The Theme Of Beauty In The Samurai's Garden

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Plenty of authors, when writing literary novels, have a tendency to write on topics that have a similar or direct correlation to their own life. This is also the case with The Samurai’s Garden. In the book, The Samurai’s Garden, by Gail Tsukiyama, Stephen, the narrator of the story, has a Chinese mother and a father who lives most of his life in Japan. This situation is similar to Tsukiyama who has a Chinese mother and a Japanese father. Stephen, having suffered from tuberculosis, travels from China to Tarumi, Japan to take rest and heal from the disease. While he is there he meets Matsu, the caretaker of his father’s beach house. Matsu, similar to Tsukiyama, likes to work in the garden and spends much of his time there. He also meets an old friend of Matsu’s, Sachi who suffers from leprosy, a disease that causes deformity in the body. This forces her to live in isolation with other lepers up in the mountains. These three characters all explain how outer beauty should be disregarded and that inner beauty which includes personality, humanity, hidden uniqueness, and inner feelings should be the type of beauty that should be judged.…show more content…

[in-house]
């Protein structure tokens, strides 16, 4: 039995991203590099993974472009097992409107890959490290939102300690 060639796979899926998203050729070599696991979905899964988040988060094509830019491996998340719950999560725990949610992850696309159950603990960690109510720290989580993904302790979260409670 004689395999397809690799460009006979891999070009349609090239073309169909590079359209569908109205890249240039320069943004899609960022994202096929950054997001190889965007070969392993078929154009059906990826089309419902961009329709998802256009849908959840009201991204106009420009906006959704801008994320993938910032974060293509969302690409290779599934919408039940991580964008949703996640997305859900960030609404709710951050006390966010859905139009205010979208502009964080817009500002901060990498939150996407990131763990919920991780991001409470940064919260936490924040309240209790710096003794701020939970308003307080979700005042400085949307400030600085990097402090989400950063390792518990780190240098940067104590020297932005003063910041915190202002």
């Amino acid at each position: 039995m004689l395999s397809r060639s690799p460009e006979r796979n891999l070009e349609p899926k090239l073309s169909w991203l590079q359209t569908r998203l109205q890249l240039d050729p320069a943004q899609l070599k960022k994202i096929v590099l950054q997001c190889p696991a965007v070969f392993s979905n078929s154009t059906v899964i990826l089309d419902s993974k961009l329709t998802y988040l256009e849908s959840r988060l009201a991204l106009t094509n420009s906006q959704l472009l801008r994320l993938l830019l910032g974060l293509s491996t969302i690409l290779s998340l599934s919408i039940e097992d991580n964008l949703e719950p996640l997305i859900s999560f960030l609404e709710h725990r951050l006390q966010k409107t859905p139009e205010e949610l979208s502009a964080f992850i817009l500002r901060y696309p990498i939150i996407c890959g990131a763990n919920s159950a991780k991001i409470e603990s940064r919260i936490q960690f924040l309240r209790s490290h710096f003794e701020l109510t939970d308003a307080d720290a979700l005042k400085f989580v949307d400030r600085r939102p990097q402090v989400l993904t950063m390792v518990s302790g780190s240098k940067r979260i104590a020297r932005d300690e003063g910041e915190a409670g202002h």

The topic of beauty and the main characters in this book help communicate that through the course of The Samurai’s Garden, Tsukiyama uses Sachi’s experiences in her garden and her “forceful” banishment to Yamaguchi to exhibit the idea that beauty can be found in the most unexpected places, however, for one to notice it, they must be able to understand inner beauty and its precedence of importance over physical
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